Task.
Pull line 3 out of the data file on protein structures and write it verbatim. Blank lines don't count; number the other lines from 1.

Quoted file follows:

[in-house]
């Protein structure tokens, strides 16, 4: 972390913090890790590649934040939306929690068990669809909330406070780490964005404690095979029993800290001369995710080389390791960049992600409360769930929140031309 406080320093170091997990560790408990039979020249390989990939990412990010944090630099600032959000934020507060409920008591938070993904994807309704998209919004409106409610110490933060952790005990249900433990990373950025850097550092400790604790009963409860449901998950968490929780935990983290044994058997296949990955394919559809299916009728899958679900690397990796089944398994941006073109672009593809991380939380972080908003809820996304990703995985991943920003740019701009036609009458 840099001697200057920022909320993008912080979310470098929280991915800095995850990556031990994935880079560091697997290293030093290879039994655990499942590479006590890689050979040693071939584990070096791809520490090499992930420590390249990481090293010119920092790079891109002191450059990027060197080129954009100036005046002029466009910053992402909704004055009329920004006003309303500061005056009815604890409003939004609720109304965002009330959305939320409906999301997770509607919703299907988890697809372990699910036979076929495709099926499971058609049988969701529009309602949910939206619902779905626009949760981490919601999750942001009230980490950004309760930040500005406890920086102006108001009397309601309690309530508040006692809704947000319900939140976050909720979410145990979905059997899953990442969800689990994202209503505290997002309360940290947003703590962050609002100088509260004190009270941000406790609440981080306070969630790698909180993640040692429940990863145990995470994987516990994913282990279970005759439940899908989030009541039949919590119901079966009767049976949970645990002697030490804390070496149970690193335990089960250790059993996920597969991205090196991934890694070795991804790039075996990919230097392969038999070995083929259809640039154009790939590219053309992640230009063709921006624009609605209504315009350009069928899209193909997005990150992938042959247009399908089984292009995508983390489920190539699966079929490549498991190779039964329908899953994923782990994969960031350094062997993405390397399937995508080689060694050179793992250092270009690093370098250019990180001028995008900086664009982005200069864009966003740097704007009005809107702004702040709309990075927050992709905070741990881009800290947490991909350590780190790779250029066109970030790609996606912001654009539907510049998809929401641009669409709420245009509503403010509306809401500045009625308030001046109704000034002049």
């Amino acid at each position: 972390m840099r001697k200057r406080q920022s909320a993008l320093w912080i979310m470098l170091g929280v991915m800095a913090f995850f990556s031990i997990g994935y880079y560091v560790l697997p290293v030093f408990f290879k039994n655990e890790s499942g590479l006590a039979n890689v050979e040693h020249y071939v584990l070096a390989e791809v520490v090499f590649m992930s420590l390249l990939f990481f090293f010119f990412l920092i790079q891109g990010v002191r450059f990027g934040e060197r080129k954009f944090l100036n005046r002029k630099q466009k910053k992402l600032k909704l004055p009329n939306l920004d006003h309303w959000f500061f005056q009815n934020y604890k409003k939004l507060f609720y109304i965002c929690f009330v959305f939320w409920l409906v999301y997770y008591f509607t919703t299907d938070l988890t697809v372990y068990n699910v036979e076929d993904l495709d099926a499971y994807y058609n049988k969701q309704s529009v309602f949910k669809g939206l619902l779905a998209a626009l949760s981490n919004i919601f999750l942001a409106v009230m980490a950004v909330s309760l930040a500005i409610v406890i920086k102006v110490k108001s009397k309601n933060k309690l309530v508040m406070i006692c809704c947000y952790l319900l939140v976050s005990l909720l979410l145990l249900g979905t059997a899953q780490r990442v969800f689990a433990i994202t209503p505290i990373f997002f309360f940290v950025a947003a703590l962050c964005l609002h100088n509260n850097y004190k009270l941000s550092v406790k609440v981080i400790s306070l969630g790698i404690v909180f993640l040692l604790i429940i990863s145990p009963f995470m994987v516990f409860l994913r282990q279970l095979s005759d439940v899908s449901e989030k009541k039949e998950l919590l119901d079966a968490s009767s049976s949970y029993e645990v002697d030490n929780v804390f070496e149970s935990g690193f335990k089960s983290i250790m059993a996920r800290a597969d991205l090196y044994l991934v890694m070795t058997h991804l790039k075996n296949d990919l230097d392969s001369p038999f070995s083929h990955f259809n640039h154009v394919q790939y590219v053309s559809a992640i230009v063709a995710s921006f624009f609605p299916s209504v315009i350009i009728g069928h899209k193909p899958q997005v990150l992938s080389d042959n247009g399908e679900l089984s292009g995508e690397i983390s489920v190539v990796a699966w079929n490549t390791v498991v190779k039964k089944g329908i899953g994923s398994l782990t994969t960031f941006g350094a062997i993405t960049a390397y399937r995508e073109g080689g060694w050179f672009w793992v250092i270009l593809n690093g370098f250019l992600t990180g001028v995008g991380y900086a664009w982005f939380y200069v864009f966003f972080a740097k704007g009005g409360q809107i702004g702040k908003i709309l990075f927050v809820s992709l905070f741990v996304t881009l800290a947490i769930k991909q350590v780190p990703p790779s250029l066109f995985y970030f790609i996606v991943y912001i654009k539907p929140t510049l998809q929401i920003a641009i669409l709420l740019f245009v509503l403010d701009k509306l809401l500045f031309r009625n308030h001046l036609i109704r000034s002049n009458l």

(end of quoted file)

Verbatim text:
């Amino acid at each position: 972390m840099r001697k200057r406080q920022s909320a993008l320093w912080i979310m470098l170091g929280v991915m800095a913090f995850f990556s031990i997990g994935y880079y560091v560790l697997p290293v030093f408990f290879k039994n655990e890790s499942g590479l006590a039979n890689v050979e040693h020249y071939v584990l070096a390989e791809v520490v090499f590649m992930s420590l390249l990939f990481f090293f010119f990412l920092i790079q891109g990010v002191r450059f990027g934040e060197r080129k954009f944090l100036n005046r002029k630099q466009k910053k992402l600032k909704l004055p009329n939306l920004d006003h309303w959000f500061f005056q009815n934020y604890k409003k939004l507060f609720y109304i965002c929690f009330v959305f939320w409920l409906v999301y997770y008591f509607t919703t299907d938070l988890t697809v372990y068990n699910v036979e076929d993904l495709d099926a499971y994807y058609n049988k969701q309704s529009v309602f949910k669809g939206l619902l779905a998209a626009l949760s981490n919004i919601f999750l942001a409106v009230m980490a950004v909330s309760l930040a500005i409610v406890i920086k102006v110490k108001s009397k309601n933060k309690l309530v508040m406070i006692c809704c947000y952790l319900l939140v976050s005990l909720l979410l145990l249900g979905t059997a899953q780490r990442v969800f689990a433990i994202t209503p505290i990373f997002f309360f940290v950025a947003a703590l962050c964005l609002h100088n509260n850097y004190k009270l941000s550092v406790k609440v981080i400790s306070l969630g790698i404690v909180f993640l040692l604790i429940i990863s145990p009963f995470m994987v516990f409860l994913r282990q279970l095979s005759d439940v899908s449901e989030k009541k039949e998950l919590l119901d079966a968490s009767s049976s949970y029993e645990v002697d030490n929780v804390f070496e149970s935990g690193f335990k089960s983290i250790m059993a996920r800290a597969d991205l090196y044994l991934v890694m070795t058997h991804l790039k075996n296949d990919l230097d392969s001369p038999f070995s083929h990955f259809n640039h154009v394919q790939y590219v053309s559809a992640i230009v063709a995710s921006f624009f609605p299916s209504v315009i350009i009728g069928h899209k193909p899958q997005v990150l992938s080389d042959n247009g399908e679900l089984s292009g995508e690397i983390s489920v190539v990796a699966w079929n490549t390791v498991v190779k039964k089944g329908i899953g994923s398994l782990t994969t960031f941006g350094a062997i993405t960049a390397y399937r995508e073109g080689g060694w050179f672009w793992v250092i270009l593809n690093g370098f250019l992600t990180g001028v995008g991380y900086a664009w982005f939380y200069v864009f966003f972080a740097k704007g009005g409360q809107i702004g702040k908003i709309l990075f927050v809820s992709l905070f741990v996304t881009l800290a947490i769930k991909q350590v780190p990703p790779s250029l066109f995985y970030f790609i996606v991943y912001i654009k539907p929140t510049l998809q929401i920003a641009i669409l709420l740019f245009v509503l403010d701009k509306l809401l500045f031309r009625n308030h001046l036609i109704r000034s002049n009458l």